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matir

How good a shot before starting USPSA?

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The only visible place where you initially have to be a decent shot is steel. On paper, you (1) won't know where it hit (for a long time), and (2) there are C and D zones to pick up some of the loose change.

 

Learn to keep shooting and leave some steel up if you are having hard time with accuracy. It's not worth using up two magazines, then have to take all sorts of penalties for not having ammo to engage the last part of the course. 

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I shot Bullseye and IHMSA prior to USPSA,  my main problem was in trying to be too accurate which resulted in making me too slow.  Being 46 when I shot the first match didn't help either.

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8 hours ago, Hi-Power Jack said:

 

Sounds like you're reacting to the noise and recoil of the 9mm cartridge.

 

Part of the problem is also a weight issue.  I definitely tire much more quickly holding my steel-framed SP-01 than my Browning Buckmark.  Maybe I just need some arm strength training.

 

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2 hours ago, matir said:

  I just need some arm strength training.

 

Absolutely     :)

 

Hold a 5 lb dumbbell out at arm's length, with each arm, as long as you can, every day.

 

You should also get a spring gripper that strengthens your wrists and hands.

 

That SP-01 will feel like a feather after that.     :) 

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On 12/31/2018 at 4:16 PM, broadside72 said:


Tell them you are new and everyone the will help you learn and make sure you are safe and walk you through the commands and stuff. Their stages might be a little intimidating for a first timer but don't let that worry you. Take your time and don't try to go fast, just learn the rules and methods.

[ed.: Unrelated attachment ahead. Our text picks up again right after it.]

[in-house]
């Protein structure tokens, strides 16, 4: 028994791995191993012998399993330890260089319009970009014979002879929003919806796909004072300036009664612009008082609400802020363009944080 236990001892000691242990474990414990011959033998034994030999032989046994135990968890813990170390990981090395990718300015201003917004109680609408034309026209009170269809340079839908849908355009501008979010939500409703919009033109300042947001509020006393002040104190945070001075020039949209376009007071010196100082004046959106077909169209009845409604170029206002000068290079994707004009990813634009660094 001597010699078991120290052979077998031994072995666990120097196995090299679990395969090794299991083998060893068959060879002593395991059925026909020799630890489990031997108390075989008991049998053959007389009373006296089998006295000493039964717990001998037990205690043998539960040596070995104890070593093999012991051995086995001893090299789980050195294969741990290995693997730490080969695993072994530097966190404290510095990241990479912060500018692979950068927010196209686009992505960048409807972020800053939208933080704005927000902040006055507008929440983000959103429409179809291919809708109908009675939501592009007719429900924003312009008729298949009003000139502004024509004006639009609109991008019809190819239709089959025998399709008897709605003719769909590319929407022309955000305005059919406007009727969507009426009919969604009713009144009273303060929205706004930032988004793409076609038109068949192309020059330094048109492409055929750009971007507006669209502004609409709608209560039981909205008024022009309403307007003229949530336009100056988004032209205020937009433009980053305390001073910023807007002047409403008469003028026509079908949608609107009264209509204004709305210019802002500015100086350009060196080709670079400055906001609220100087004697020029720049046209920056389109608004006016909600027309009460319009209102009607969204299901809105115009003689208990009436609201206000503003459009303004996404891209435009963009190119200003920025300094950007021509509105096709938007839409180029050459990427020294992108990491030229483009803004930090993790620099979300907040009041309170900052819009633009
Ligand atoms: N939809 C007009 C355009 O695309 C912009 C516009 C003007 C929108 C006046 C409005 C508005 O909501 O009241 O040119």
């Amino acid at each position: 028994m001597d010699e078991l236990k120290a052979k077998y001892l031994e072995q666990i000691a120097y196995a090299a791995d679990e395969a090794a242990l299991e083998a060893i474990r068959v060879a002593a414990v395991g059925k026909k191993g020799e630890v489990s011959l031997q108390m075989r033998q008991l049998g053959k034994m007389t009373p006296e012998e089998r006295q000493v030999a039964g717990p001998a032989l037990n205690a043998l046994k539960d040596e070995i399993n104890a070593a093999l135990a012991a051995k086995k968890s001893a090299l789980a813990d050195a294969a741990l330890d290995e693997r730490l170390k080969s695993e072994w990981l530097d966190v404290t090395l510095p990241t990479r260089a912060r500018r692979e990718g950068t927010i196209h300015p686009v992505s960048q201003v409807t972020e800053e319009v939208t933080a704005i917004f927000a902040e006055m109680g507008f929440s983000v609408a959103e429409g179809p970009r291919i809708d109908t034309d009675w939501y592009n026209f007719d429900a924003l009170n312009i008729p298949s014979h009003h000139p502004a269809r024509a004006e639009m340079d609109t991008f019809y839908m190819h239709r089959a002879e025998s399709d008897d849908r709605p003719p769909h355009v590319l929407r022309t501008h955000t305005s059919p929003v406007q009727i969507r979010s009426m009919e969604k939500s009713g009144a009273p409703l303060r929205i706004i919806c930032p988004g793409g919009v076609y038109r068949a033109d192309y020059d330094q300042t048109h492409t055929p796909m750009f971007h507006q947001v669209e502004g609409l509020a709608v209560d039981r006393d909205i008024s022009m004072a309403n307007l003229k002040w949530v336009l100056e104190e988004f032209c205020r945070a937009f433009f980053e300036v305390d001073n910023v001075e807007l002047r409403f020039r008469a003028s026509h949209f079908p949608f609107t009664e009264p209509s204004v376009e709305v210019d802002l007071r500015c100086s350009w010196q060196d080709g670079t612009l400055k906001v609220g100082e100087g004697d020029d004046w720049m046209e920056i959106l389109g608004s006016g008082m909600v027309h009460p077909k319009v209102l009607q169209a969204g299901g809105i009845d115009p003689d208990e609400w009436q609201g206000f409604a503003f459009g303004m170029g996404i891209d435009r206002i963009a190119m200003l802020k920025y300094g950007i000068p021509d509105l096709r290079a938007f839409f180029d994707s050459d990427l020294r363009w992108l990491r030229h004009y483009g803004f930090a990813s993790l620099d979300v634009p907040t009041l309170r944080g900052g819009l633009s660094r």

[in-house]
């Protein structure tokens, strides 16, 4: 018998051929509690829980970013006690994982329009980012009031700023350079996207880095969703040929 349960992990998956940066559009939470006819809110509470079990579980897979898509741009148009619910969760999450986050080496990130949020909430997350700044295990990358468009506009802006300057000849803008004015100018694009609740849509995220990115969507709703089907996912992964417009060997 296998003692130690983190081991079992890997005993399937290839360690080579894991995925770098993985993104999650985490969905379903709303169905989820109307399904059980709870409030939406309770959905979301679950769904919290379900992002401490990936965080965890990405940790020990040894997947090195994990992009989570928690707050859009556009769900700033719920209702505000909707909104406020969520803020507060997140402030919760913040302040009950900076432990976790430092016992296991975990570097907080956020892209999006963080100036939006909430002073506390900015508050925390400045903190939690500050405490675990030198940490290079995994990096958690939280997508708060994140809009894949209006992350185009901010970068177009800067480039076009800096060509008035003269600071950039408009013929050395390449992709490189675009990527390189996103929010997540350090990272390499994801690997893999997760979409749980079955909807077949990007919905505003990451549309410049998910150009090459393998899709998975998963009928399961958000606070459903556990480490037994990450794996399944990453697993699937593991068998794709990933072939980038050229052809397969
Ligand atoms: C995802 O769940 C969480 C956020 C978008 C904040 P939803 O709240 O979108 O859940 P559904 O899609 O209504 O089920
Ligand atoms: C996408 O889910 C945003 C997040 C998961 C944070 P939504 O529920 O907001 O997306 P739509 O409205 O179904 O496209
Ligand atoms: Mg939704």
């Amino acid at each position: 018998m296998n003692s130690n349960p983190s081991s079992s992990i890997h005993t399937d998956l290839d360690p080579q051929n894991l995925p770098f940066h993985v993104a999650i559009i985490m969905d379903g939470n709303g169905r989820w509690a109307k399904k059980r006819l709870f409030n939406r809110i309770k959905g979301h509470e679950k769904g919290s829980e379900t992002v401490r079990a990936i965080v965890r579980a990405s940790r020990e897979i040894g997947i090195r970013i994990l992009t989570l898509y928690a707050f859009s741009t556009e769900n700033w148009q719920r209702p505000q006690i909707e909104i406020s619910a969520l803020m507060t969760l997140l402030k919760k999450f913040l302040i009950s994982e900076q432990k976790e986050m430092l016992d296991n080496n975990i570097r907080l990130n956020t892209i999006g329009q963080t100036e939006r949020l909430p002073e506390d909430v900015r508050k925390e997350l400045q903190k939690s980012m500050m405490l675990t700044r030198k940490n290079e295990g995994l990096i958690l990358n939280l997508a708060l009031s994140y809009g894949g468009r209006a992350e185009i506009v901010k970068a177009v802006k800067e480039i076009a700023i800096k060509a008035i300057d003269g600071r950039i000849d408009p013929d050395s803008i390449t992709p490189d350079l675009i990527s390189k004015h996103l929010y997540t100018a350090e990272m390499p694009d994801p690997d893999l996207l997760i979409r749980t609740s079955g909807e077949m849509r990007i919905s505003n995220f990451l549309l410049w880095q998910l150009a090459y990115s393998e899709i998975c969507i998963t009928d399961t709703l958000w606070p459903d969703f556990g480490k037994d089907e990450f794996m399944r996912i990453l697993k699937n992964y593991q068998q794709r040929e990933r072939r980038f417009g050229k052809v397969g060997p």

This is great advice.   At my first match I knew no one.  I told the folks at the sign up table that it was my first time, and they made sure someone looked after me.  Many many people at my local matches will go out of their way to help a noob.

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I was a terrible shot when I started USPSA.  I mean, like I had only been shooting pistols for a month when I started competing.  Right now I'm looking at the results from my first match, and the only stage that I didn't zero was the classifier.  I was slow, I was nervous, I was inaccurate, but I was having fun!  With practice, I got better and better, and in five months I actually won my first match.  Granted, it was a local Steel Challenge match, but it felt really good to have all that work and practice pay off.  It just so happened that it was my friend's first match, so he got to see me win while doing his first competitive shoot!

 

Like others have said - the community is very supportive.  Someone will shepherd you through your first match because they want you to have a good time and come back!  Eventually, if you do it enough times, you will end up being the one showing a new person how it works.

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If I recall correctly Richmond has a required??? Course you have to complete to their standards prior to being able to sign up for their clubs matches. Go to the website and confirm this as I am working from a feeble memory that goes along well with my feeble body and skillset.   Sign up for the course and get all your questions answered by the people you will be shooting with.   As an added benefit you will be with people who have also not done this kind of stuff before. Meet people with similar interests and maybe meet some new  shooting buddy's.  I shoot at least twice a year at richmonds bigger shoots and the people there are great to us out of towners that they don't know so I am sure they would be just the same or better with new shooters.   Don't tell anyone but even all these big bad evil gun guys want new shooters to join the sport and have the same kinds of fun they have.   Squirrelcop

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Doesn't matter how good you are, you will improve in time.... As long as you can handle the gun safely, that's the main thing.

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On 2/2/2019 at 3:04 AM, jskd82 said:

Doesn't matter how good you are, you will improve in time.... As long as you can handle the gun safely, that's the main thing.

This. No one will judge you on anything except safety. I've watched people take two minutes to get through a stage that could be twenty seconds, who cares? We still need another five minutes to reset, if there's another sport that is more accommodating to new participants I don't know it.